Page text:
Project description:The effects of feedstock type and biomass conversion conditions on the speciation of sulfur in biochars are not well-known. In this study, the sulfur content and speciation in biochars generated from pyrolysis and gasification of oak and corn stover were determined. We found the primary determinant of the total sulfur content of biomass to be the feedstock from which the biochar is generated, with oak and corn stover biochars containing 160 and 600-800 ppm sulfur, respectively. In contrast, for sulfur speciation, we found the primary determinant to be the temperature combined with the thermochemical conversion method. The speciation of sulfur in biochars was determined using X-ray absorption near-edge structure (XANES), ASTM method D2492, and scanning electron microscopy-energy-dispersive spectroscopy (SEM-EDS). Biochars produced under pyrolysis conditions at 500-600 °C contain sulfate, organosulfur, and sulfide. In some cases, the sulfate contents are up to 77-100%. Biochars produced in gasification conditions at 850 °C contain 73-100% organosulfur. The increase of the organosulfur content as the temperature of biochar production increases suggests a similar sulfur transformation mechanism as that in coal, where inorganic sulfur reacts with hydrocarbon and/or H2 to form organosulfur when the coal is heated. EDS mapping of a biochar produced from corn stover pyrolysis shows individual sulfur-containing mineral particles in addition to the sulfur that is distributed throughout the organic matrix.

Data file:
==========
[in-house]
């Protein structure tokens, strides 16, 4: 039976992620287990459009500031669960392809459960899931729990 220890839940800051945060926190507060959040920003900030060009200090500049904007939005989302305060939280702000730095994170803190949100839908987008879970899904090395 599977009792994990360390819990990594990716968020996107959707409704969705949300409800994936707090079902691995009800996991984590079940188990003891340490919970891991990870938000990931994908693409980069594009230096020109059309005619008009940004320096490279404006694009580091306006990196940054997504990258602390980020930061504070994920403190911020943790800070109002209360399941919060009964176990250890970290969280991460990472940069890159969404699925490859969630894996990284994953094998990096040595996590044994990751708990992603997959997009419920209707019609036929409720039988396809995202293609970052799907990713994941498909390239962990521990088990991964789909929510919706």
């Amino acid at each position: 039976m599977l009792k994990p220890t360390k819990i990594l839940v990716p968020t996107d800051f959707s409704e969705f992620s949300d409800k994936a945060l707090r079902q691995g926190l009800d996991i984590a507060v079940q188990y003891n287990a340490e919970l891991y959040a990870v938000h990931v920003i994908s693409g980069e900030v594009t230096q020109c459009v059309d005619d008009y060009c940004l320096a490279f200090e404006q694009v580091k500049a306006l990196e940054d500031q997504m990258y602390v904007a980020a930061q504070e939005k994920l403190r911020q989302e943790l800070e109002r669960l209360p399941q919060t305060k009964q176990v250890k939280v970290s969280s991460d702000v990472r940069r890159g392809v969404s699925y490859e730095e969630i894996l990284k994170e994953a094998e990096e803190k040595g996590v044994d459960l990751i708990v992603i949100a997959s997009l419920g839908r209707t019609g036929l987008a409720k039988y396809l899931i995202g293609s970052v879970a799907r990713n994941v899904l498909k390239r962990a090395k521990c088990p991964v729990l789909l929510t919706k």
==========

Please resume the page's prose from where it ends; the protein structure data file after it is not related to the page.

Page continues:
Project description:Biochar application to soils has been investigated as a means of improving soil fertility and mitigating climate change through soil carbon sequestration. In the present work, the invasive shrub "Eupatorium adenophorum" was utilized as a sustainable feedstock for making biochar under different pyrolysis conditions in Nepal. Biochar was produced using several different types of kilns; four sub types of flame curtain kilns (deep-cone metal kiln, steel shielded soil pit, conical soil pit and steel small cone), brick-made traditional kiln, traditional earth-mound kiln and top lift up draft (TLUD). The resultant biochars showed consistent pH (9.1 ± 0.3), cation exchange capacities (133 ± 37 cmolc kg-1), organic carbon contents (73.9 ± 6.4%) and surface areas (35 to 215 m2/g) for all kiln types. A pot trial with maize was carried out to investigate the effect on maize biomass production of the biochars made with various kilns, applied at 1% and 4% dosages. Biochars were either pretreated with hot or cold mineral nutrient enrichment (mixing with a nutrient solution before or after cooling down, respectively), or added separately from the same nutrient dosages to the soil. Significantly higher CEC (P< 0.05), lower Al/Ca ratios (P< 0.05), and high OC% (P<0.001) were observed for both dosages of biochar as compared to non-amended control soils. Importantly, the study showed that biochar made by flame curtain kilns resulted in the same agronomic effect as biochar made by the other kilns (P > 0.05). At a dosage of 1% biochar, the hot nutrient-enriched biochar led to significant increases of 153% in above ground biomass production compared to cold nutrient-enriched biochar and 209% compared to biochar added separately from the nutrients. Liquid nutrient enhancement of biochar thus improved fertilizer effectiveness compared to separate application of biochar and fertilizer.